Ana Strong Garcia

Ana Strong Garcia, 17, in the hallways of Billings Senior High School on Thursday, January 18, 2018.

Learning languages comes naturally to Ana Strong Garcia. She was more nervous about teaching one.

Strong Garcia, a senior at Senior High, volunteered to teach Spanish to fifth-graders at Highland Elementary as part of her Platinum Project, a high-level academic path. She had studied immersion schools, where young children pick up languages with ease compared to adults.

The real world backed up her research.

“They learned a ton the first day,” Strong Garcia said. “I was a little bit unprepared for how much they were going to pick up.”

Strong Garcia contacted elementary schools near Senior about teaching, and Highland was the first to get back to her. For the first semester, she visited Debby Jangula’s classroom for about 40 minutes three days a week.

“All I knew is this was a kid from Senior, in the Platinum Program, Spanish program, and wanted to share her knowledge with the kids,” Jangula said. “I had no clue what to expect. She blew us all away.”

Students started with basic words, then built them into common phrases. By the semester’s end, they could answer and pose basic questions about topics like the weather, clothing and simple personal subjects. It didn't take long for students to strut their Spanish on the playground, Jangula said.

Foreign language instruction is not widespread in SD2 elementary schools. Strong Garcia had a leg up from her family.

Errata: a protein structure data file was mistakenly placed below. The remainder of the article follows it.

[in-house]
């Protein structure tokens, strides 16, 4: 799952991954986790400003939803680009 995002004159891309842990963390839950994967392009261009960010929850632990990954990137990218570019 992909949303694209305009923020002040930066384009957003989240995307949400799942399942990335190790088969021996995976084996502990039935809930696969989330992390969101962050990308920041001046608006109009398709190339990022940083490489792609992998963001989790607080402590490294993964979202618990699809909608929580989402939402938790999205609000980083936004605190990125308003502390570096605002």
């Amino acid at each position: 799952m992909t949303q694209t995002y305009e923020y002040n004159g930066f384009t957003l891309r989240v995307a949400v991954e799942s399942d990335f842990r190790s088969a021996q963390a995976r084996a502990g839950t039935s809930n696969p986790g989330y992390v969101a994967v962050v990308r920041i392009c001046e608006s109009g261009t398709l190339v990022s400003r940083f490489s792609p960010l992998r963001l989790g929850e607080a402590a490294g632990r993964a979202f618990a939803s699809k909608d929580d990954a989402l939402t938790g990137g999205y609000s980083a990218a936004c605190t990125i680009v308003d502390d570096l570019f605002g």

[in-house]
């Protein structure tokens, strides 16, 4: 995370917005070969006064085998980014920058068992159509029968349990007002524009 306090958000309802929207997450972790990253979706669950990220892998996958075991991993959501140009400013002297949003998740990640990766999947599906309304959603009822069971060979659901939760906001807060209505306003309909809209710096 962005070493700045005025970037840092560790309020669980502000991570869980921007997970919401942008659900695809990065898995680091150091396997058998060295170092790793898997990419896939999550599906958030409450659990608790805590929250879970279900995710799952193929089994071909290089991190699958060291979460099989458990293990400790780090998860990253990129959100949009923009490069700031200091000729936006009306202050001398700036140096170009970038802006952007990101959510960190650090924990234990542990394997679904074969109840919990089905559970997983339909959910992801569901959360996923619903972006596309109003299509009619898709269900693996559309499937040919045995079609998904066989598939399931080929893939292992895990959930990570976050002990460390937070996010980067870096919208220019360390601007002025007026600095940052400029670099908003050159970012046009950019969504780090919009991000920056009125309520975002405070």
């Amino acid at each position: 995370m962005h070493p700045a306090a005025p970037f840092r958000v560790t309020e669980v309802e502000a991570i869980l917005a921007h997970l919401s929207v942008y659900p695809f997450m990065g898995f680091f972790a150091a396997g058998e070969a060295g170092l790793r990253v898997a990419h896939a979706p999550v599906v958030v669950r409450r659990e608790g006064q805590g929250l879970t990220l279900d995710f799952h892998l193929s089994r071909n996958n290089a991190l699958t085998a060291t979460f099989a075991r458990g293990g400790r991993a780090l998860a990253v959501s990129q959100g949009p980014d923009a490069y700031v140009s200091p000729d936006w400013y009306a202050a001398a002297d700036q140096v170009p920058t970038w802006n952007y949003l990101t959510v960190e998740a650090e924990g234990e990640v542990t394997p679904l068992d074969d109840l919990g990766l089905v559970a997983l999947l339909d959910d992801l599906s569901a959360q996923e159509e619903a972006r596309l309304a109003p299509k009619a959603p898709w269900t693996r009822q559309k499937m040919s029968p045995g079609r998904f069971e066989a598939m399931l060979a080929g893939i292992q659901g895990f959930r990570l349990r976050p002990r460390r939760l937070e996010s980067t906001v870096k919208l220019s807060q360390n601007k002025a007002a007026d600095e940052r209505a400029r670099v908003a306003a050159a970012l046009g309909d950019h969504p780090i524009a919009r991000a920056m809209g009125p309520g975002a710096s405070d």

“My mom is from Spain, so I kind of grew up speaking both languages in my house,” she said. During a trip to Spain, “I kind of noticed that they knew a lot more English than people here knew Spanish.”

For her Platinum Project, which requires an additional research project, she dug into the best ways for students to learn languages. She was especially intrigued by the immersion school model, used sparingly across the U.S., where students are taught at least partially in a second language from an early age.

She realized that wouldn’t be feasible to implement in practice for her project. But she thought back to other elementary school courses, like art and music, where teachers sometimes traveled from school to school.

“Why can’t there be a Spanish version of that?” she said.

Highland principal Julie Donald agreed.

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“I just thought it was an excellent opportunity for our kids to get a little bit of enrichment in our school day,” she said. “I was fairly certain I had teachers who were willing to carve out their time.”

“I think — no, I know — kids need a foreign language, and they need it early,” Jangula said. “Absolutely, for something that valuable, you make time. But you don’t leave (other topics) out… The kids knew that this time was special. They could not waste time during the day. It really kept the kids on task.”

For Strong Garcia, making sure students’ time was filled was a challenge.

“You have to learn how to be up there for a full half-hour,” she said, and avoid the dreaded “awkward silence.”

“That was definitely tough. I have a new appreciation for my teachers who lecture every day,” she said.

In Jangula’s eyes, Strong Garcia excelled.

“She also handled 25 fifth-graders with ease, comfort and professionalism,” Jangula said. “When she left, I had kids in tears.”

The lessons ended at semester, but Strong Garcia plans to study political science with an eye toward education policy in college.

There aren’t widespread programs for the Highland Students to continue their Spanish progression. SD2 course offerings don’t begin until middle or high school.

“I think it would be a hit,” Donald said, but barriers like funding won't soon evaporate. “I don’t know that that’s on the horizon.”

Strong Garcia also saw the benefit of learning languages young in her own high school career; she took four German courses.

“It’s definitely hard to learn once you start it in high school,” she said.

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